| 10:10 pm on Jun 9, 2007 (gmt 0)|
For those of you hoping that this is just a temporary technical issue, it is *not*. I spent an hour on the phone yesterday with a Google Adwords customer service rep, and she said that yes, they have made changes again to the Landing Page Quality guidelines and therefore pushed several advertisers out of the PPC listings with hyperinflated ($5, $10) bids. She could not give me a definitive answer on whether it's an algo or a human that reviews sites during a major change like this one and last July's. I pressed her on this. She said she thinks it's a combination of the two but doesn't know.
More bad news is that she said it is still being rolled out, and potentially more people will get whacked over the next few days (but she couldn't give me an actual timeline estimate).
I really pressed her on the question of Google targeting affiliates. She even put me on hold to talk to someone supposedly in the know to get me an answer. She came back and said that they do not systematically target affiliates as a whole, nor sites with affiliate links. But, she said they are taking more steps with each landing page tweak to weed out sites that do not add a certain level of "value" to their visitors (as other posters to this thread have mentioned). She wouldn't tell me if this "value" is human-determined or algo-determined, again saying that she didn't know.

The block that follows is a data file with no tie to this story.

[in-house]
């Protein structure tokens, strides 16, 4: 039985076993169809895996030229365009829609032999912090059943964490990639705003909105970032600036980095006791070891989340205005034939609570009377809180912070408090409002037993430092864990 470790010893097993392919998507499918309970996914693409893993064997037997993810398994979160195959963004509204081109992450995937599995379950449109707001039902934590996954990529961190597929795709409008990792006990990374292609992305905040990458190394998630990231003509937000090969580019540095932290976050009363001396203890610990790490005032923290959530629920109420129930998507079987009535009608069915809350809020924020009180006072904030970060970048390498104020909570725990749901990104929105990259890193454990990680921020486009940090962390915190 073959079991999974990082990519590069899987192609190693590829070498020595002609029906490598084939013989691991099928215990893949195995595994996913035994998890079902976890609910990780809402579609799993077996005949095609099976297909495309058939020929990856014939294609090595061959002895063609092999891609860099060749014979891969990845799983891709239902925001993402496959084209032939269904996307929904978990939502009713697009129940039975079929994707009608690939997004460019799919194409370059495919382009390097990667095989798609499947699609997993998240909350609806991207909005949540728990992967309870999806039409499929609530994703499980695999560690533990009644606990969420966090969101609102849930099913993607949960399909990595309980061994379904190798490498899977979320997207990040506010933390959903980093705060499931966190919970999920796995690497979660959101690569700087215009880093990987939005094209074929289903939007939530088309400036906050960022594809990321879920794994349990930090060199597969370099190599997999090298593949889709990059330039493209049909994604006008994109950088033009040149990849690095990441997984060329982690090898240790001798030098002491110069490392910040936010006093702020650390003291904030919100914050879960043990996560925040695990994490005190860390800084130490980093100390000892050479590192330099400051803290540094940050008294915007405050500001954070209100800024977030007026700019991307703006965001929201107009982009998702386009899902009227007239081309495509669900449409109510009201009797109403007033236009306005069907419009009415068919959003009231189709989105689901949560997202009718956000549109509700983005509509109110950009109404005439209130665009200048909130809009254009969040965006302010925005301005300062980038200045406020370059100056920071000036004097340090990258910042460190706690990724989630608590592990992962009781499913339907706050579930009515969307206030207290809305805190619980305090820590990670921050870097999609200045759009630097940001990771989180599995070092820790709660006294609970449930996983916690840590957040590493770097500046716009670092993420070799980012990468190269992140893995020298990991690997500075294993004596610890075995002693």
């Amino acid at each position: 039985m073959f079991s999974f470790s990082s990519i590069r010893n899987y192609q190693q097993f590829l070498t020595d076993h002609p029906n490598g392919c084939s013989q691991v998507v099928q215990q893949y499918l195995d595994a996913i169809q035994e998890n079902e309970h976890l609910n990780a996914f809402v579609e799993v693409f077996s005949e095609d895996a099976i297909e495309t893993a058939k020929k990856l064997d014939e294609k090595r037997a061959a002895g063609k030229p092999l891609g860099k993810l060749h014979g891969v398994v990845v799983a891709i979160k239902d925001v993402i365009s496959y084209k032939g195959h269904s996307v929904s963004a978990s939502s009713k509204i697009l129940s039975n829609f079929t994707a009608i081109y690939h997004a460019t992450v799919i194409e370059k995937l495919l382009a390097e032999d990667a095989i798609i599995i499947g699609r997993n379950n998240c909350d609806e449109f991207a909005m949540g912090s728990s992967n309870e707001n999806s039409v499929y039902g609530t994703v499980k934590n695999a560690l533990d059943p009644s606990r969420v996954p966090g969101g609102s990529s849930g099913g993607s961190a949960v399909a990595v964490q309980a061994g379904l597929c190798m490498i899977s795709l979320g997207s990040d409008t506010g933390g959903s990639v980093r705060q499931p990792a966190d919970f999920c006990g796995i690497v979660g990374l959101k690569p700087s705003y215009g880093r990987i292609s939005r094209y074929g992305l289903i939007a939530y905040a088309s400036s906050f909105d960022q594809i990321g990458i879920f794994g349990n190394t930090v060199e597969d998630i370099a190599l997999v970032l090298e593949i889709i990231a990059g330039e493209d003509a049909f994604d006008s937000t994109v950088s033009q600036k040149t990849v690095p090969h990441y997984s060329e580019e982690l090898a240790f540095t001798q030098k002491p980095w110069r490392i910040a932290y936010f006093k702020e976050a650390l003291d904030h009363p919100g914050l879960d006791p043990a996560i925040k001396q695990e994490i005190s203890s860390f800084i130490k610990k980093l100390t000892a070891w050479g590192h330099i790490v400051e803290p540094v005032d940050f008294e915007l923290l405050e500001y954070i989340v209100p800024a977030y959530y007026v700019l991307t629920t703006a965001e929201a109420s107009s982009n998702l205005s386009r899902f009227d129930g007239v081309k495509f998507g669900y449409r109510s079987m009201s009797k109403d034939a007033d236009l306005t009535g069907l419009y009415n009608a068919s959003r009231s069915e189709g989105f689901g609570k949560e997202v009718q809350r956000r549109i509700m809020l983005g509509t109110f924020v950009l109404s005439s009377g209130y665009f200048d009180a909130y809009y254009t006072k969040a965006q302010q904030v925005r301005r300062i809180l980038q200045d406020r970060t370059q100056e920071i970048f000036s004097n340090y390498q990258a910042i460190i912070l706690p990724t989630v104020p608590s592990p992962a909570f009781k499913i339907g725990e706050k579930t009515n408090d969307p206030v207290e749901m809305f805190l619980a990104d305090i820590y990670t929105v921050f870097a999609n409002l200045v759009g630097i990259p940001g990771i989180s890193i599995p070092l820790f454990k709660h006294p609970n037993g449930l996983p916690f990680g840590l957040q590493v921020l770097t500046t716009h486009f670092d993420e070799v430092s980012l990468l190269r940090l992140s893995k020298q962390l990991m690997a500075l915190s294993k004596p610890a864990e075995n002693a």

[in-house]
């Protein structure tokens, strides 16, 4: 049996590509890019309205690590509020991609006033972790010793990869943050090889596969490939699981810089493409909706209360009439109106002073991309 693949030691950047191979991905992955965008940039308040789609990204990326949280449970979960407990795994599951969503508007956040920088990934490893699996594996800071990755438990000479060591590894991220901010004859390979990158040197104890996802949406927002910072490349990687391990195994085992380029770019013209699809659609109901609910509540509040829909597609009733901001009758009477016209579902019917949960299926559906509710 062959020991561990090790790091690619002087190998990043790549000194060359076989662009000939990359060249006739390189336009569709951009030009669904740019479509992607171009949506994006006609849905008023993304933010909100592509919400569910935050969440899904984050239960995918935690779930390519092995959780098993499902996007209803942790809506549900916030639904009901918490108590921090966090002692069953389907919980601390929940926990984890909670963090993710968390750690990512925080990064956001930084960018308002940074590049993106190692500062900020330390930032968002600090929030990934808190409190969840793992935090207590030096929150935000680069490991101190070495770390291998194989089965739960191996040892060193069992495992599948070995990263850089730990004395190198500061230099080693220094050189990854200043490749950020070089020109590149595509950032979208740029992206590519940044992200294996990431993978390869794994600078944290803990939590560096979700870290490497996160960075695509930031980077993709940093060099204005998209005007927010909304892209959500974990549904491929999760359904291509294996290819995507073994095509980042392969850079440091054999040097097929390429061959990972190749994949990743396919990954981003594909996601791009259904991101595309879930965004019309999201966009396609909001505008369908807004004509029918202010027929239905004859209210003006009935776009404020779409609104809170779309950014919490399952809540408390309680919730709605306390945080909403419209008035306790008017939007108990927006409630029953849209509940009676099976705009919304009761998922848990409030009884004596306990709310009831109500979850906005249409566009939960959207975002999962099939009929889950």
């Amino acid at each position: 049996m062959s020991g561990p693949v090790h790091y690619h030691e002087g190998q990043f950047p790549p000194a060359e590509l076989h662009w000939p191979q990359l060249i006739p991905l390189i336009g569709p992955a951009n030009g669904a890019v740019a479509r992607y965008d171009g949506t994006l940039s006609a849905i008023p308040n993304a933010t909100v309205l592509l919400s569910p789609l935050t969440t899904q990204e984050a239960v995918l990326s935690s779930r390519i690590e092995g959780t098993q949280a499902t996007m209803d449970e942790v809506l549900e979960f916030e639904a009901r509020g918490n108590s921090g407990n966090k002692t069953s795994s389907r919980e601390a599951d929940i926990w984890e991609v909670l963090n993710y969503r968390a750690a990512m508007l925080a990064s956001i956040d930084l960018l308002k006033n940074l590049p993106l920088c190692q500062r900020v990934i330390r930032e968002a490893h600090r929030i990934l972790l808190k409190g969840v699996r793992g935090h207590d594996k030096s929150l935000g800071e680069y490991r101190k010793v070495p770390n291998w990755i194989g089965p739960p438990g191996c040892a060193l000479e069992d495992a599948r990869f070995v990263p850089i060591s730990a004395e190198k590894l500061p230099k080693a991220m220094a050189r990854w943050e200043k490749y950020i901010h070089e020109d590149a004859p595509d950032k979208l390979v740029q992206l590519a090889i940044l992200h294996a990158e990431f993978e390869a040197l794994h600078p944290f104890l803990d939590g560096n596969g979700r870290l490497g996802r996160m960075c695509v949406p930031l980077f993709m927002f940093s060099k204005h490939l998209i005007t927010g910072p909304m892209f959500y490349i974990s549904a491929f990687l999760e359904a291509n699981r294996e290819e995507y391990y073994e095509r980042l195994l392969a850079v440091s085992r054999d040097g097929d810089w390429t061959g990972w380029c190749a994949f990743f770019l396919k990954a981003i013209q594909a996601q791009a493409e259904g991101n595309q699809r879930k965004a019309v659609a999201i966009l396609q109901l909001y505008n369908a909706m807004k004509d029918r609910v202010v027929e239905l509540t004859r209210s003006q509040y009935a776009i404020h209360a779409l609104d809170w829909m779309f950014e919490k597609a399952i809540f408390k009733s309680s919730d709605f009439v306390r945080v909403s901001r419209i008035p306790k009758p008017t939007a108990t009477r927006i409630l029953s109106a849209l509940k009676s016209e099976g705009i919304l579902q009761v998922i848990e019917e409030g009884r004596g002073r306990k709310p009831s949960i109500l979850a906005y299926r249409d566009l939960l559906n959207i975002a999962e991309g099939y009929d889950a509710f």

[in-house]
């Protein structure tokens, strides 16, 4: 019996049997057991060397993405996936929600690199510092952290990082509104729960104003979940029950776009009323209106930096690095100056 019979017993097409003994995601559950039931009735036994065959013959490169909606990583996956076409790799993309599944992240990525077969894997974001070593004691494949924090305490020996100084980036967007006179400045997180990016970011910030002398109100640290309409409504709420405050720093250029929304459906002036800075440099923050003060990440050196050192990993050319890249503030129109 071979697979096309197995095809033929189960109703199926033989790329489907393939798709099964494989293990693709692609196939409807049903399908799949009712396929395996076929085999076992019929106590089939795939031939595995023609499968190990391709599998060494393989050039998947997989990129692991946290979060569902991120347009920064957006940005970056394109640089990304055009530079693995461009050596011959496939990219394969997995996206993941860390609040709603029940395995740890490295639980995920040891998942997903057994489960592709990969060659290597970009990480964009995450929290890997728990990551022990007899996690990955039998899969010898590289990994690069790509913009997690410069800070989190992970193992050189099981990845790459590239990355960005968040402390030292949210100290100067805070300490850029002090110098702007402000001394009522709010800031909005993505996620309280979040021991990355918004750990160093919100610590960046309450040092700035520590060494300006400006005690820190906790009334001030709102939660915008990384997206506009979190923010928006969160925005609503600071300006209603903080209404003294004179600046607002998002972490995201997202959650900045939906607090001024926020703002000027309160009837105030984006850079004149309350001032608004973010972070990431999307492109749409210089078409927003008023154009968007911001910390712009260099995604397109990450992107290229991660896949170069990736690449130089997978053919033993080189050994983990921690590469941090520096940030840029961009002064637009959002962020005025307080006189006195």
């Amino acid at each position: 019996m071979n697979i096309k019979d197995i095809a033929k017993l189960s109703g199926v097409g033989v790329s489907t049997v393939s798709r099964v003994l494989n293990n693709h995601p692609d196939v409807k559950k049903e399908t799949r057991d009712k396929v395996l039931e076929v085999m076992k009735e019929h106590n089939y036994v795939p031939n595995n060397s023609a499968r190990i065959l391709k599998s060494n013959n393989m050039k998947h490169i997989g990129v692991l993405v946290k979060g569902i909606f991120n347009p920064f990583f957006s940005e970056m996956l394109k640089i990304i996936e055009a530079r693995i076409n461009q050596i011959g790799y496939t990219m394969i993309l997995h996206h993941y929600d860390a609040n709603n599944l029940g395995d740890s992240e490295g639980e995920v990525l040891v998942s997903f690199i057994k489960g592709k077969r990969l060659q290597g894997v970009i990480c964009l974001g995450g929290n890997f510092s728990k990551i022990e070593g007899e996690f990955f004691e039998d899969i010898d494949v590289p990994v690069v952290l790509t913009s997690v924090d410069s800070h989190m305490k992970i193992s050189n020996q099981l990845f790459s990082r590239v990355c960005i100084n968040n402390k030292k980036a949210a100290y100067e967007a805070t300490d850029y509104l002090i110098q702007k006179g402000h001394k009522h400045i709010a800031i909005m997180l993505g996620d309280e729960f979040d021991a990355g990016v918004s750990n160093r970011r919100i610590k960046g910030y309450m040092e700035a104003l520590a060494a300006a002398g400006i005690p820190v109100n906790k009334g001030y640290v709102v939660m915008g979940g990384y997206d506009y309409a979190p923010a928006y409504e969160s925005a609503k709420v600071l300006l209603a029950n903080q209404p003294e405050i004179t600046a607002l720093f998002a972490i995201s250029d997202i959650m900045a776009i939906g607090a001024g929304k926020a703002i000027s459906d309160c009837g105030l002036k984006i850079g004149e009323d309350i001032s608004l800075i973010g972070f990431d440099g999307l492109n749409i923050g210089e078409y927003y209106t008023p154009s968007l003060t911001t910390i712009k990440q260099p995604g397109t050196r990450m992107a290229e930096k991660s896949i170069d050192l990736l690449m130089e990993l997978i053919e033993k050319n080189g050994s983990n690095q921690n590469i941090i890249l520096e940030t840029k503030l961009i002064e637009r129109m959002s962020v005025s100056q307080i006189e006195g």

I had her check several of my sites, and she put me on hold each time to check with some kind of editorial "specialist" at AdWords, and the result was that all of those checked sites were apparently not up to par with what they require. Not enough unique content. Not enough pages with different content. Too much on one page. "Try breaking your original content up over several pages so it's more readable." I'm an affiliate, and I admit that my landing pages are concise and single-paged (though they all have original content, written by me) and I don't have several pages per product/partner merchant. Why would I expend that kind of effort for each of my merchants when I'm simply trying to pre-sell and not get in my visitor's way as they go to the merchant's site to browse and hopefully buy?